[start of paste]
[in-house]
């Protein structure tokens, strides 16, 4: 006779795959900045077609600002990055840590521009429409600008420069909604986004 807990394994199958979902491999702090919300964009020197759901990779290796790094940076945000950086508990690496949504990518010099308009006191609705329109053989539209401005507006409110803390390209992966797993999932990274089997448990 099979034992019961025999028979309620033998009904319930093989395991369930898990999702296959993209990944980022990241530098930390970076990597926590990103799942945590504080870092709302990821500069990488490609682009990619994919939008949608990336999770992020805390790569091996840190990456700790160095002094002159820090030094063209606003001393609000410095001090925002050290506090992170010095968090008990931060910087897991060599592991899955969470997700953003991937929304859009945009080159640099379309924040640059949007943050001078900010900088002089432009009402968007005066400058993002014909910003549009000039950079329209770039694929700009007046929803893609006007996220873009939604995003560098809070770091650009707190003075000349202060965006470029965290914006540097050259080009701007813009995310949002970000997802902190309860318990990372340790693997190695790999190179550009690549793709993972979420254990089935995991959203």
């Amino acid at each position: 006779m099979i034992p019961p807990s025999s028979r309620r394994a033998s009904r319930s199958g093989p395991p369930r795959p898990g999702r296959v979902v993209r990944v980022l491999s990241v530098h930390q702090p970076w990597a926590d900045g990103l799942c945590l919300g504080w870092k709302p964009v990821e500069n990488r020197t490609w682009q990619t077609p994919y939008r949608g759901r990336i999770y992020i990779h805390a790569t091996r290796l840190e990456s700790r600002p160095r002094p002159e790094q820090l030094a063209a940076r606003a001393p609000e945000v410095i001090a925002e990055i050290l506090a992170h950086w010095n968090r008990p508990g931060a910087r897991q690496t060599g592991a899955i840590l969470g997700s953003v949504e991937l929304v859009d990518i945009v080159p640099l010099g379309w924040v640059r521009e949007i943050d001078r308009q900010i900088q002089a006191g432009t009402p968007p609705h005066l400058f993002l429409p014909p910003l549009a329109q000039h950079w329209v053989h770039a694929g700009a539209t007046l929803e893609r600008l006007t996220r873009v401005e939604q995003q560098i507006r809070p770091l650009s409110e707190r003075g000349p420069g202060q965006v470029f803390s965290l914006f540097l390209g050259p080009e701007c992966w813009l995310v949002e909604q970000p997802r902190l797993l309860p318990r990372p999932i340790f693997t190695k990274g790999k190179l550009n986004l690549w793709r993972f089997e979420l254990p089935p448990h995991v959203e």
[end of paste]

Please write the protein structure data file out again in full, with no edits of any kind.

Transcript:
[in-house]
């Protein structure tokens, strides 16, 4: 006779795959900045077609600002990055840590521009429409600008420069909604986004 807990394994199958979902491999702090919300964009020197759901990779290796790094940076945000950086508990690496949504990518010099308009006191609705329109053989539209401005507006409110803390390209992966797993999932990274089997448990 099979034992019961025999028979309620033998009904319930093989395991369930898990999702296959993209990944980022990241530098930390970076990597926590990103799942945590504080870092709302990821500069990488490609682009990619994919939008949608990336999770992020805390790569091996840190990456700790160095002094002159820090030094063209606003001393609000410095001090925002050290506090992170010095968090008990931060910087897991060599592991899955969470997700953003991937929304859009945009080159640099379309924040640059949007943050001078900010900088002089432009009402968007005066400058993002014909910003549009000039950079329209770039694929700009007046929803893609006007996220873009939604995003560098809070770091650009707190003075000349202060965006470029965290914006540097050259080009701007813009995310949002970000997802902190309860318990990372340790693997190695790999190179550009690549793709993972979420254990089935995991959203």
């Amino acid at each position: 006779m099979i034992p019961p807990s025999s028979r309620r394994a033998s009904r319930s199958g093989p395991p369930r795959p898990g999702r296959v979902v993209r990944v980022l491999s990241v530098h930390q702090p970076w990597a926590d900045g990103l799942c945590l919300g504080w870092k709302p964009v990821e500069n990488r020197t490609w682009q990619t077609p994919y939008r949608g759901r990336i999770y992020i990779h805390a790569t091996r290796l840190e990456s700790r600002p160095r002094p002159e790094q820090l030094a063209a940076r606003a001393p609000e945000v410095i001090a925002e990055i050290l506090a992170h950086w010095n968090r008990p508990g931060a910087r897991q690496t060599g592991a899955i840590l969470g997700s953003v949504e991937l929304v859009d990518i945009v080159p640099l010099g379309w924040v640059r521009e949007i943050d001078r308009q900010i900088q002089a006191g432009t009402p968007p609705h005066l400058f993002l429409p014909p910003l549009a329109q000039h950079w329209v053989h770039a694929g700009a539209t007046l929803e893609r600008l006007t996220r873009v401005e939604q995003q560098i507006r809070p770091l650009s409110e707190r003075g000349p420069g202060q965006v470029f803390s965290l914006f540097l390209g050259p080009e701007c992966w813009l995310v949002e909604q970000p997802r902190l797993l309860p318990r990372p999932i340790f693997t190695k990274g790999k190179l550009n986004l690549w793709r993972f089997e979420l254990p089935p448990h995991v959203e």